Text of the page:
|Clark Schurman architect,
designer of the first ever climbing wall was born Clark Elbert
Schrman, on the 6th August 1882 in Wisconsin. He was an artist,
poet, Boy Scout leader, mountaineer, and more importantly for our
story, the designer and creator of the worlds first artificial
climbing wall structure at Camp Long near Seattle, The Monitor Rock.
In turn he was also Camp Longs first director.
His father, Lemuel Hooper Schurman was
born 1st December 1843, probably in Centreville Bedeque, Prince
Edwin Island, and died 14 Aug 1924 in Pasadena, California. He
married, first, 1 Oct 1881 in Beloit, Wisconsin, Sarah Kate
Doolittle, daughter of Harry Jones and Esther Elvira (Nichols)
Doolittle. She was born 16 Jan 1854 in Belvidere, Illinois. and died
12 Oct 1925 in Chicago, Ill.
They had three children Clark, Bryce Lorin Schurman (b. 11 Nov
1884, d. 12 Dec 1965) Blanche Miriam Schurman (b. 14 Aug 1886, d. 29
May 1956). In 1907 Lemuel and Sarah divorced.
About 1866 Lemuel left his Cumberland County home for Portsmouth,
New Hampshire. He went into photography, following that work in New
York and Belvidere, Illinois in an era of daguerreotypes and
About 1880 he moved from Belvidere to
Beloit, Wisconsin, where on the 6th August Clark Elbert Schurman was
born. They later moved to Fort Madison, Iowa; to Julesburg,
Colorado, where he had a boot and shoe store; back to Beloit; to
Avon, Wisconsin; to Rockford, Illinois, where he ran a grocery store
in the mid-1890s; to Beloit again, where he resumed
photography work; to Chicago in 1905; to Pasadena in 1920.
In 1900 Clark at the age of 17 is
still living with his parents and siblings in Beloit Wisconsin and
working in the family store as a Dry Goods Clerk.
Wife and Family
Clark Elbert Schurman married Alma
Florence Bentley, daughter of Frederick J.& Bentley and Clara
Hunt, on 1 September 1908 in Beloit, Wisconsin, U.S.A and ion 9th
September 1909 their son Robert Bentley is Born, but dies ion 9th
September 1910. At this time (1910)
they are living in Grand Rapids City, Michigan and he is working as
an advertising manager and graphic designer for a printing company.
Around this time Clark and Alma had a daughter whom they called
During the first world war they lived
at 282 Pingree, Detroit, Wayne Michigan where Clark was working as a
Boy Scout Executive, employed by The Detroit Council Boy Scouts of
America at the Board of Commerce in Detroit. Whilst here on the 12th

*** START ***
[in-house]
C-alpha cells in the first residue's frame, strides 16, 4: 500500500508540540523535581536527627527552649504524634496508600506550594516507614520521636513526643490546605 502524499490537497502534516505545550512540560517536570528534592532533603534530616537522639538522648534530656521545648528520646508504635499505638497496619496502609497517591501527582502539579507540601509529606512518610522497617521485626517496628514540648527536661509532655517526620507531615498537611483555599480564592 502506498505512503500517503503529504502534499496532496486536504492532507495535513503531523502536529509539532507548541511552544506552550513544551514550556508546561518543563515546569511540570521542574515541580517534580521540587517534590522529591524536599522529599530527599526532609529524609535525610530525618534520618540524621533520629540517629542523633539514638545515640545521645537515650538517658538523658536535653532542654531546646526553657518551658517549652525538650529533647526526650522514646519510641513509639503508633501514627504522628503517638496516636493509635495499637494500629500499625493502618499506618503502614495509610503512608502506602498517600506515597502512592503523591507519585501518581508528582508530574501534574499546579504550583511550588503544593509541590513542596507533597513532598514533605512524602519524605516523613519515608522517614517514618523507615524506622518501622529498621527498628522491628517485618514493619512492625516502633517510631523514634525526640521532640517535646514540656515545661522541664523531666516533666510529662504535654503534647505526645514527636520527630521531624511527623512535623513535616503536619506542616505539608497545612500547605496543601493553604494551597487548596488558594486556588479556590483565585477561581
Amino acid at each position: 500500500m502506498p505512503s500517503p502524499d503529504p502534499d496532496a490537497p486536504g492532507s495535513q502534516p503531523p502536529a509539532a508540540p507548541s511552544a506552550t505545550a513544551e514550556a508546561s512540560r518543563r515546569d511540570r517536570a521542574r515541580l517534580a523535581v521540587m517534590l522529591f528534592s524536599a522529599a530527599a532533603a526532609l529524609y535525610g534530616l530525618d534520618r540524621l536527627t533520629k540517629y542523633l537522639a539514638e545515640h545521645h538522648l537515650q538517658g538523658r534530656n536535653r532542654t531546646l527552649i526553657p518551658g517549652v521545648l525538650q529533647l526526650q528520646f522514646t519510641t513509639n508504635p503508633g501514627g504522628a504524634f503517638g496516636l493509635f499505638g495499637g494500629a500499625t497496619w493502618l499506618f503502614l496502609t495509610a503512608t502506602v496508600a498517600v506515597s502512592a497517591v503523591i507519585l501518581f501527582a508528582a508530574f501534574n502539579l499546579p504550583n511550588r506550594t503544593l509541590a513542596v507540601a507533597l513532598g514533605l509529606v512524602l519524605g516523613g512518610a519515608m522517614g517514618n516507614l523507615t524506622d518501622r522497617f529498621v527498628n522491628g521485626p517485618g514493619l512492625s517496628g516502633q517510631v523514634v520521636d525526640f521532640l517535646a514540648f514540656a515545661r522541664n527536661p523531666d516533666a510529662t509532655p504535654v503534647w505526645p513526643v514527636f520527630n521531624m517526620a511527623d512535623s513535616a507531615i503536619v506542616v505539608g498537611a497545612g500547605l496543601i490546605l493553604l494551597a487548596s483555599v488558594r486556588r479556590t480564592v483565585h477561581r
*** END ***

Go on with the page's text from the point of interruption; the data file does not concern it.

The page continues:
September 1918 he was drafted into the Army towards the end of World
War One. On the 19th October 1918 Alma died of influenza, one of the
millions that died in the post war epidemic. Schurman sent his only
surviving child, Ruth, to live with relatives near Chicago when he
moved to Seattle to work with the Boy Scouts of America.
|At the time of the
Census he is living as a lodger, Kings, Brooklyn New York,
presumably while waiting to depart on the Pocahantas for Europe
where he takes part in first International Scout Jamboree at
Olympia in England.
Once he arrived in Seattle, it
didn't take long for Schurman to fall in love with the
He was a senior guide on Rainier in
the 1930s through 1942. Most accounts of Schurman mention that he
was constantly sketching. In 1937, he joined three other men,
including William Long, a juvenile court judge, in developing a plan
to turn the 68 acres that were once part of Puget Mill's massive
timber holdings into a camp where Scouts and other youth groups
could learn outdoor skills. Schurman also envisioned the park as the
place to realize his long time dream: the building of a man made
peak where inexperienced climbers could safely practice their
mountaineering skills. For years, he worked on the idea in clay.
Monitor Rock, as it was first known, was built by the Works Progress
Administration between 1938 and 1939.
He worked with the areas youth,
while his creative mind and artistic talent gave him a career as a
commercial artist. His scouting activities led to his involvement in
the early climbing course of The Mountaineers. At this time he was
also Chief Guide at Mount Rainer.
writes, "In 1939, Schurman was invited by the RNPCo
concessionaire to operate its guide department at Paradise. With
his rather brusque military manner and appearance, Clark
Schurman reminded me of General John Pershing, famed leader of
the American Expeditionary Forces during World War I. Several of
Schurman's guides were recruited from his Seattle Scout Troop
65, and they were accustomed to addressing him as "Mr.
Schurman," and responding with "Yes, Sir" and No,
Sir to his requests in the Guide House. But he also hired
a few teachers and college professors, and some of them quietly
balked at playing the subservient role in this manner. Yet
beneath Schurmans stern surface I found a kindred artistic
soul. He had taken a chance and given me the opportunity to
enter the world of real mountaineering, and I had no problem
treating him with respect.".
Courtesy of The
Clark Schurman is on the left. Dee
Molenaars full article on his time as a guide on Mont Rainer is
well worth reading
Clark Elbert Schurman died on the 28th
January 1955 at Urbana, Champaign, Illinois, USA In 1957 the Monitor
Rock at Camp Long was rededicated as the Schurman Rock in his
In 1962 after three years work by
volunteers Camp Schurman was opened on Mount Rainer.
In his words.
campfires never die,
And you and I on separate ways to
Will dream by this last fire,
and have This Mountain to remember.